In the result, Olawuyi has produced a work of scholarship that will be just as useful to human rights, environmental, indigenous rights, and sustainable development scholars and practitioners as it will be to their counterparts who focus more closely on fields such as energy, trade, investment, or corporate law and policy.”
While reacting, Prof. Olawuyi, thanked the excellent contributors and the many helping hands at ABUAD for their dedication and support, without which the publication of the book would not have been possible. He stated that “The ongoing COVID-19 pandemic has made it inescapable for the whole world to stay ‘local’, buy ‘local’, and make use of locally available goods and services.
“There is therefore no better time than now for countries to maximize the full value of local content policies to support homegrown technologies, goods and services in key sectors. In a post-COVID world, global energy markets will need to increasingly embrace local innovation in order to recover better and stronger, and to minimize the impacts of future disruptions and shocks. This book unpacks the guiding principles of sustainable local content policies in global energy markets.”
While reviewing the contents of the book, Prof. Olawuyi, noted that “the book is prepared in a user-friendly style to enhance its utility among its primary audience, namely students, corporations, energy ministries, local content agencies, law firms, arbitrators, courts and international tribunals before whom arguments over local content clauses and policies often come for resolution.”
About the Book
Local Content and Sustainable Development in Global Energy Markets analyses the topical and contentious issue of the critical intersections between local content requirements (LCRs) and the implementation of sustainable development treaties in global energy markets including Africa, Asia, Europe, North America, Latin America, South America, Australasia and the Middle East. While LCRs generally aim to boost domestic value creation and economic growth, inappropriately designed LCRs could produce negative social, human rights and environmental outcomes, and a misalignment of a country’s fiscal policies and global sustainable development goals. These unintended outcomes may ultimately serve as disincentive to foreign participation in a country’s energy market.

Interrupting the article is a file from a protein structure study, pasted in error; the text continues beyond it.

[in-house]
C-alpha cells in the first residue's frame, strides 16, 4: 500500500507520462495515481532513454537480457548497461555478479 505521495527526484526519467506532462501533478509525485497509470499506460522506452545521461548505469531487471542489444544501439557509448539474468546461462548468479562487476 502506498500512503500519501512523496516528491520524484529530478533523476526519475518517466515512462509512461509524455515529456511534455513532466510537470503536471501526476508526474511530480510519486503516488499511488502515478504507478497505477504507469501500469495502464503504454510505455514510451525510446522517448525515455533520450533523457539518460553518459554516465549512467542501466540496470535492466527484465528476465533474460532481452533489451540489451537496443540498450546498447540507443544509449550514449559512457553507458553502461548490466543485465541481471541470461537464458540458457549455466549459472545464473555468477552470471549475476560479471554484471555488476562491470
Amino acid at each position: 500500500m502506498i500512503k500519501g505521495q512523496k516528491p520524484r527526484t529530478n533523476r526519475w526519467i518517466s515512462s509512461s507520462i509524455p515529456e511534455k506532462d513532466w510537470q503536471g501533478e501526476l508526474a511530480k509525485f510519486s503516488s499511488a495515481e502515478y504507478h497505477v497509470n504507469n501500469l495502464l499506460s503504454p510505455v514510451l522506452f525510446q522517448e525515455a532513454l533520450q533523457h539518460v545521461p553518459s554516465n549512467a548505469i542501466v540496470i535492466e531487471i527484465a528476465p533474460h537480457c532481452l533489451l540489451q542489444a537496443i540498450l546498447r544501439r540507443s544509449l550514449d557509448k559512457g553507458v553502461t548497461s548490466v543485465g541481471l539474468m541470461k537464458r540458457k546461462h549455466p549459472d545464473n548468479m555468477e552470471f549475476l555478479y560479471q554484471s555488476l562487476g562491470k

This book outlines the guiding principles of a sustainable and rights-based approach – focusing on transparency, accountability, gender justice and other human rights issues – to the design, application and implementation of LCRs in global energy markets to avoid misalignments. It:
-Unpacks the relationship among local content, sustainable development, distributive justice, gender justice, social license to operate and corporate social responsibility in energy markets.
-Provides a complete survey that covers Africa, Asia, Europe, North America, Latin America, South America, Australasia and the Middle East
-Provides recommendations on the guiding principles of a sustainable and rights-based approach to the design, application and implementation of LCRs in global energy markets
For more information or to pre-order your copies, please contact:
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Tel: +234 81 40000 988